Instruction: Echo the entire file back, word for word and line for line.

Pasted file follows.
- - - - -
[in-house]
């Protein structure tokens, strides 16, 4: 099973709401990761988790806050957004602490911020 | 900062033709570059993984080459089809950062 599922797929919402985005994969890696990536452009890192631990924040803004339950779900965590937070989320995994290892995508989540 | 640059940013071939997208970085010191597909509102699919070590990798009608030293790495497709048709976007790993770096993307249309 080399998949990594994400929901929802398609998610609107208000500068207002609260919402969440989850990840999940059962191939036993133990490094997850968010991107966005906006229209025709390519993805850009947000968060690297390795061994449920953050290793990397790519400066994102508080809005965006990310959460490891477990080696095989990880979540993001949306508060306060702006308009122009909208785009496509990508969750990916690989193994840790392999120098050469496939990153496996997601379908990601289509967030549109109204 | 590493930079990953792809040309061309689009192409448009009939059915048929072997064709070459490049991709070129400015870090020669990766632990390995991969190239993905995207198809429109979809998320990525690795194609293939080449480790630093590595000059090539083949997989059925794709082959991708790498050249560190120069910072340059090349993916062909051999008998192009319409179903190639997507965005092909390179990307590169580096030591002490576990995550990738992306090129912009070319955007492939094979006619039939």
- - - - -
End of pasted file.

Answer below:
[in-house]
């Protein structure tokens, strides 16, 4: 099973709401990761988790806050957004602490911020 | 900062033709570059993984080459089809950062 599922797929919402985005994969890696990536452009890192631990924040803004339950779900965590937070989320995994290892995508989540 | 640059940013071939997208970085010191597909509102699919070590990798009608030293790495497709048709976007790993770096993307249309 080399998949990594994400929901929802398609998610609107208000500068207002609260919402969440989850990840999940059962191939036993133990490094997850968010991107966005906006229209025709390519993805850009947000968060690297390795061994449920953050290793990397790519400066994102508080809005965006990310959460490891477990080696095989990880979540993001949306508060306060702006308009122009909208785009496509990508969750990916690989193994840790392999120098050469496939990153496996997601379908990601289509967030549109109204 | 590493930079990953792809040309061309689009192409448009009939059915048929072997064709070459490049991709070129400015870090020669990766632990390995991969190239993905995207198809429109979809998320990525690795194609293939080449480790630093590595000059090539083949997989059925794709082959991708790498050249560190120069910072340059090349993916062909051999008998192009319409179903190639997507965005092909390179990307590169580096030591002490576990995550990738992306090129912009070319955007492939094979006619039939």